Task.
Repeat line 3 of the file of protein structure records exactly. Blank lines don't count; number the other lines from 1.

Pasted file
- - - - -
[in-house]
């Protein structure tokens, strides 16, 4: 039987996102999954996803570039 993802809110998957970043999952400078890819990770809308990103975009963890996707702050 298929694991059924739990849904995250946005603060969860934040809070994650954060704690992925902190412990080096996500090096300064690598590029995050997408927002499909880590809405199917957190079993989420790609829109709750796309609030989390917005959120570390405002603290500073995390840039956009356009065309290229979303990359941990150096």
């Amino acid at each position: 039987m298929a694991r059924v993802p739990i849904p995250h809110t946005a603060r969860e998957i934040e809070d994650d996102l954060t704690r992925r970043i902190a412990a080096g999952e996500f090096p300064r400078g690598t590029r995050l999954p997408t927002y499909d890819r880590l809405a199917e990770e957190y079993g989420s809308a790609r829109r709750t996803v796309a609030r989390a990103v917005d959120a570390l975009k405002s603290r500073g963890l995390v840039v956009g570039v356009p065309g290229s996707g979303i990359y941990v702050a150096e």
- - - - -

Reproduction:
């Amino acid at each position: 039987m298929a694991r059924v993802p739990i849904p995250h809110t946005a603060r969860e998957i934040e809070d994650d996102l954060t704690r992925r970043i902190a412990a080096g999952e996500f090096p300064r400078g690598t590029r995050l999954p997408t927002y499909d890819r880590l809405a199917e990770e957190y079993g989420s809308a790609r829109r709750t996803v796309a609030r989390a990103v917005d959120a570390l975009k405002s603290r500073g963890l995390v840039v956009g570039v356009p065309g290229s996707g979303i990359y941990v702050a150096e």